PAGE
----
In our center, incidence of conjunctivitis was 5/18 (27%) during the first 6 months post initiation of dupilumab, in patients treated from November 2017 to April 2018, when patients were not referred to an ophthalmologist before the first injection. From May to November 2018, 25 patients underwent ophthalmologic examination systematically before treatment. At baseline, most of them (16/25, 64%) had abnormal ocular surface including posterior blepharitis (14/25), associated or not with mild conjunctivitis (4/25), corneal epithelium lesion (6/25), and limbal neovascularization (1/25). Management of ocular surface disease of the AD patients included warm compresses (58%), artificial tears (25%), and antihistamine drops (8%). With this preventive management, conjunctivitis incidence dropped to 3/25 (12%) after at least 3 months of follow-up.

Clinical Characteristics of Ocular Surface Disease Under Dupilumab Therapy

Clinical characteristics of ocular surface disease of 10 AD patients treated with dupilumab therapy are summarized in Table S1 (see supplementary material). Mean age was 36 years (20–51). Most patients had a long history of AD (> 10 years). Mean SCORAD (Scoring Atopic Dermatitis) score was 60.4 ± 20 (35–88) and mean EASI score (Eczema Area and Severity Index) was 37 ± 17 (14.6–56). Eczema area included head/neck and body localization in 7/10 patients, and only the body in three patients. All had comorbid type 2 immune diseases: food or other allergy (8/10) and asthma (8/10). One patient had previously undergone steroid-induced cataract surgery. History of allergic conjunctivitis was found in 6/10 patients. Mean delay of ocular surface inflammation was 3.5 months, ranging from 1 to 8 months. One patient (patient 2) had to discontinue dupilumab 1 month after development of follicular conjunctivitis.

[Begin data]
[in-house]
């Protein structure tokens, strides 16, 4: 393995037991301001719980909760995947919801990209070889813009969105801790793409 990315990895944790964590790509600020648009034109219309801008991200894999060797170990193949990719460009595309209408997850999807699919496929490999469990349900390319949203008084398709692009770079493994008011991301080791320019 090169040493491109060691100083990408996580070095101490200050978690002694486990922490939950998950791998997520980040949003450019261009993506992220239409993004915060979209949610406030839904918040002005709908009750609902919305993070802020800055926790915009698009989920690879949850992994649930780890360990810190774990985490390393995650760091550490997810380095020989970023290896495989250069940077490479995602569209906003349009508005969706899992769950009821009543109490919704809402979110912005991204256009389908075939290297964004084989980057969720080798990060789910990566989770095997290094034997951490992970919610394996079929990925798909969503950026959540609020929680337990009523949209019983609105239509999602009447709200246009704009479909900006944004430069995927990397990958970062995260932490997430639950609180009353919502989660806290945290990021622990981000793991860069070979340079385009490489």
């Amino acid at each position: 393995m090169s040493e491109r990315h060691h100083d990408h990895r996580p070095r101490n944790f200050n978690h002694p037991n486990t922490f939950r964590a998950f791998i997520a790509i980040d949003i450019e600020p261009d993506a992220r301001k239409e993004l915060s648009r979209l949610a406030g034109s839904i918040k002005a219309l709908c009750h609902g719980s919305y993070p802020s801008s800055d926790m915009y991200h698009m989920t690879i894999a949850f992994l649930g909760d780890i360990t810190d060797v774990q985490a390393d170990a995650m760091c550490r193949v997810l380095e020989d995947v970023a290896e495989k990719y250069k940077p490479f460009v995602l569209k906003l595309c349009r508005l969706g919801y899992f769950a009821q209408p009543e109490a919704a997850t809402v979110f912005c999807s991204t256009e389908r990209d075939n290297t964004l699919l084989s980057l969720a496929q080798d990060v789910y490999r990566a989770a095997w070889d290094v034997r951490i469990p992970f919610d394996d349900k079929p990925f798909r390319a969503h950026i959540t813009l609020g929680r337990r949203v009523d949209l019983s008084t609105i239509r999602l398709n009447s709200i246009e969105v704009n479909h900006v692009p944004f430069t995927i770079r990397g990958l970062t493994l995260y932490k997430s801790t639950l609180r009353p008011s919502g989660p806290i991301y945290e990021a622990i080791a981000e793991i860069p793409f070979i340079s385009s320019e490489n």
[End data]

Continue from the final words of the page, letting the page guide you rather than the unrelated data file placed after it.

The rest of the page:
Among these 10 patients, ophthalmologic evaluation was performed in three patients (patient 8, 9, and 10) before initiation of dupilumab. Patients 7 and 8 had blepharitis and allergic keratoconjunctivitis which improved with warms compresses, artificial tears, and antihistamine drops. They presented exacerbation of ocular surface inflammation 4–6 months later with different clinical presentation. Patient 10 had normal ocular surface before dupilumab injection. In seven other patients, ocular evaluation was lacking prior to dupilumab injection. Among these, prednisolone drops were given in three patients by a general practitioner or dermatologist without any effectiveness. In most patients, typical symptoms included itching, stinging, burning, tearing, and photophobia in both eyes. We observed two clinical patterns of ocular surface diseases.